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New bus route coming for NW Rochester residents

Transit planners in the Rochester Public Works Department are putting the final touches on a new bus route expected to get underway before the end of the year.

The proposed Rochester Public Transit Route 19 will serve neighborhoods in the 55th Street Northwest area, basically making a circle using 55th Street, Fairway and Savannah drives on the north side, 56th Avenue on the west, and 51st Street on the south.

The route will head downtown to stops on Second Street Southwest during morning and evening rush hours, and will likely include a midday run, said Tony Knauer, transit and parking manager for the Public Works Department.

The 55th Street Northwest area includes the new Olmsted Medical Center clinic, Gibbs Elementary School, Holy Spirit Elementary School and Christ Community Church. It's an area the city has targeted for bus service for several years, said Rochester City Council member Bruce Snyder, whose Ward 3 includes the area.

"We don't have any buses that go that far west. People have to go to a park-and-ride and then take a bus downtown," Snyder said.


Easing park-and-ride

In addition to adding new riders, the new route should relieve some congestion at the city's Walmart north park-and-ride lot.

"There are a lot of folks who park there who live in this area, and instead of going to the park-and-ride, they'll just get on the bus in their neighborhoods," Knauer said.

A Transportation Development Plan, completed in 2006, identified a need for bus service in the area, and Knauer said Public Works receives more requests for bus service there than any other part of the city.

The department conducted an online survey Sept. 6, seeking feedback about the route from more than 2,200 residents. The residents received postcards asking them to participate and informing those without Internet access that they could call for a mailed survey, Knauer said.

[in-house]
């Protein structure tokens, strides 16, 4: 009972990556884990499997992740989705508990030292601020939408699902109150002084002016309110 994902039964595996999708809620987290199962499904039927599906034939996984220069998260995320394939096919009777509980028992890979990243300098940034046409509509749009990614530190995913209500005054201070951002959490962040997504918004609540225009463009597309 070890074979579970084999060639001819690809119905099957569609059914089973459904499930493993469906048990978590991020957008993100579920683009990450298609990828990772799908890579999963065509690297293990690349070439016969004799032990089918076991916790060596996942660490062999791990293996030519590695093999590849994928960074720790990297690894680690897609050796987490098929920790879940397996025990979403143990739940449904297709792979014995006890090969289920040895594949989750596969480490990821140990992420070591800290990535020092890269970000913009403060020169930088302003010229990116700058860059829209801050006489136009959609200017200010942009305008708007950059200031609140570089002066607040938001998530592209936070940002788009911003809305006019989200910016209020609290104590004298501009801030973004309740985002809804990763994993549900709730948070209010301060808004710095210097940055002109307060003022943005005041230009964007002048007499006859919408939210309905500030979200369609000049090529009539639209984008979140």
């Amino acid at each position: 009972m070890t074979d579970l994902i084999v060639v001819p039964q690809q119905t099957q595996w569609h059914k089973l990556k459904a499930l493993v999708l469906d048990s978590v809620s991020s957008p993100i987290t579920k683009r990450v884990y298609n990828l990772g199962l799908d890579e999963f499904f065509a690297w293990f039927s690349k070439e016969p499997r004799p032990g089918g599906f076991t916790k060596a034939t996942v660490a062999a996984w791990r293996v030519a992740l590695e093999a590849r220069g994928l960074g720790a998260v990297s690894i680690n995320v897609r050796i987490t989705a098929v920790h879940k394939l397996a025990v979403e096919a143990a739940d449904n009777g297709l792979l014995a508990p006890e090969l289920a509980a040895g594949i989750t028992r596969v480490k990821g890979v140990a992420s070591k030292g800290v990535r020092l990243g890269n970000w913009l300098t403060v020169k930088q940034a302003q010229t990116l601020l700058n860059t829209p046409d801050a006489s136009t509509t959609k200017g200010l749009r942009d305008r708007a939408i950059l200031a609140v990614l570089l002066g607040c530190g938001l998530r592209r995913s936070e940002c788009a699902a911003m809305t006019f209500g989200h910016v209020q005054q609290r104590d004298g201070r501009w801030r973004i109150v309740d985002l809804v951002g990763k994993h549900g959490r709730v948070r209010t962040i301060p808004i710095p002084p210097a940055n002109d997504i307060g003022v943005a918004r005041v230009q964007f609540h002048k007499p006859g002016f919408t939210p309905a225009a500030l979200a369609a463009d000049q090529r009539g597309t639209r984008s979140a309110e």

The transit department will be tallying the results this week, he said. The survey asks 12 questions, including whether people use park-and-ride locations, how long they are willing to ride the bus to reach their destinations and how many blocks they are willing to walk to reach a bus stop.

The estimated cost to add the route is about $116,000 per year. A significant portion of the cost is fuel, which, of course, varies in price. Knauer said Rochester's buses get about 5 miles to the gallon and their typical speed is 14 mph. In addition, the city pays First Transit, the city's bus service contractor.

"That base is about $60 per vehicle hour. On top of that you add your maintenance, your parts and your fuel. That can bring you closer to over $70 an hour," Knauer said.


Route design

When designing bus routes, the transit department prefers neighborhood collector roads, that is, streets that collect traffic from smaller residential roads and take people to the larger arterial roads, which usually are four-lane roadways. They look for safety aspects for people boarding buses, like stop signs.

"And if we're approaching a signal and we have what we call a near- and far-side choice, we prefer the far-side — to pull through the light and then stop. That way, if it's green, the bus is not stopping and blocking traffic," Knauer said.

The city has held off on expanding the bus system for several years, due, in part, to the recession and lack of housing developments in town. In addition, the city spent a few years dealing with a lawsuit filed by its former contractor Rochester City Lines.

"But now we're excited to get going on expansion again," Knauer said, referring to the Transportation Development Plan. Expanded service is planned in 2014 for a few areas of the city, including Country Club Manor in northwest and the Pinewood and Rose Harbor areas in southeast Rochester.

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